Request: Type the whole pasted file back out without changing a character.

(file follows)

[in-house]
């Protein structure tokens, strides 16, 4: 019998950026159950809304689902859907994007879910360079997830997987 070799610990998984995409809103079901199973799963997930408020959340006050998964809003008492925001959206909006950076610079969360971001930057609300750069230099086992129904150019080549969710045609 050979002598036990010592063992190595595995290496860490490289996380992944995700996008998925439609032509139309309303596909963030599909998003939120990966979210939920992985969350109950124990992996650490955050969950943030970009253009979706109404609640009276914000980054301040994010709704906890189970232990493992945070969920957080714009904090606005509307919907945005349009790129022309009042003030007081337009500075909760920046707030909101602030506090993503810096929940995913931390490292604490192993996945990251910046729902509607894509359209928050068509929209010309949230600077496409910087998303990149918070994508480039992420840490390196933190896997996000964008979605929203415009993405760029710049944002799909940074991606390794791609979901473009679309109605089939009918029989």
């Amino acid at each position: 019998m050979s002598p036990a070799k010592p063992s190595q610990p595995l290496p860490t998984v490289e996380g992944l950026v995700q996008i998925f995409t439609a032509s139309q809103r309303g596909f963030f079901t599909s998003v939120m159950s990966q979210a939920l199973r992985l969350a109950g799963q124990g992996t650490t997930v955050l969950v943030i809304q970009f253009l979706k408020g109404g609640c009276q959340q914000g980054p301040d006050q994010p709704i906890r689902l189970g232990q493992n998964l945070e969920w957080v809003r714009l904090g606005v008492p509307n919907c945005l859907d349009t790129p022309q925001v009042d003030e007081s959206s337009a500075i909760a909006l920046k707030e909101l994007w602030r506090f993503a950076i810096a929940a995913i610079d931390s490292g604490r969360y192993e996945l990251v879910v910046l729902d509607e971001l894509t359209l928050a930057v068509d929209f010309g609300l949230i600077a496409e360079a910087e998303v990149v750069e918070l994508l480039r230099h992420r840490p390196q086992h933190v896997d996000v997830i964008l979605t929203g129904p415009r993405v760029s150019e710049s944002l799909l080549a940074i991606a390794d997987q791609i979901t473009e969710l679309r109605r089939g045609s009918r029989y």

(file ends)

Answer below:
[in-house]
């Protein structure tokens, strides 16, 4: 019998950026159950809304689902859907994007879910360079997830997987 070799610990998984995409809103079901199973799963997930408020959340006050998964809003008492925001959206909006950076610079969360971001930057609300750069230099086992129904150019080549969710045609 050979002598036990010592063992190595595995290496860490490289996380992944995700996008998925439609032509139309309303596909963030599909998003939120990966979210939920992985969350109950124990992996650490955050969950943030970009253009979706109404609640009276914000980054301040994010709704906890189970232990493992945070969920957080714009904090606005509307919907945005349009790129022309009042003030007081337009500075909760920046707030909101602030506090993503810096929940995913931390490292604490192993996945990251910046729902509607894509359209928050068509929209010309949230600077496409910087998303990149918070994508480039992420840490390196933190896997996000964008979605929203415009993405760029710049944002799909940074991606390794791609979901473009679309109605089939009918029989």
């Amino acid at each position: 019998m050979s002598p036990a070799k010592p063992s190595q610990p595995l290496p860490t998984v490289e996380g992944l950026v995700q996008i998925f995409t439609a032509s139309q809103r309303g596909f963030f079901t599909s998003v939120m159950s990966q979210a939920l199973r992985l969350a109950g799963q124990g992996t650490t997930v955050l969950v943030i809304q970009f253009l979706k408020g109404g609640c009276q959340q914000g980054p301040d006050q994010p709704i906890r689902l189970g232990q493992n998964l945070e969920w957080v809003r714009l904090g606005v008492p509307n919907c945005l859907d349009t790129p022309q925001v009042d003030e007081s959206s337009a500075i909760a909006l920046k707030e909101l994007w602030r506090f993503a950076i810096a929940a995913i610079d931390s490292g604490r969360y192993e996945l990251v879910v910046l729902d509607e971001l894509t359209l928050a930057v068509d929209f010309g609300l949230i600077a496409e360079a910087e998303v990149v750069e918070l994508l480039r230099h992420r840490p390196q086992h933190v896997d996000v997830i964008l979605t929203g129904p415009r993405v760029s150019e710049s944002l799909l080549a940074i991606a390794d997987q791609i979901t473009e969710l679309r109605r089939g045609s009918r029989y």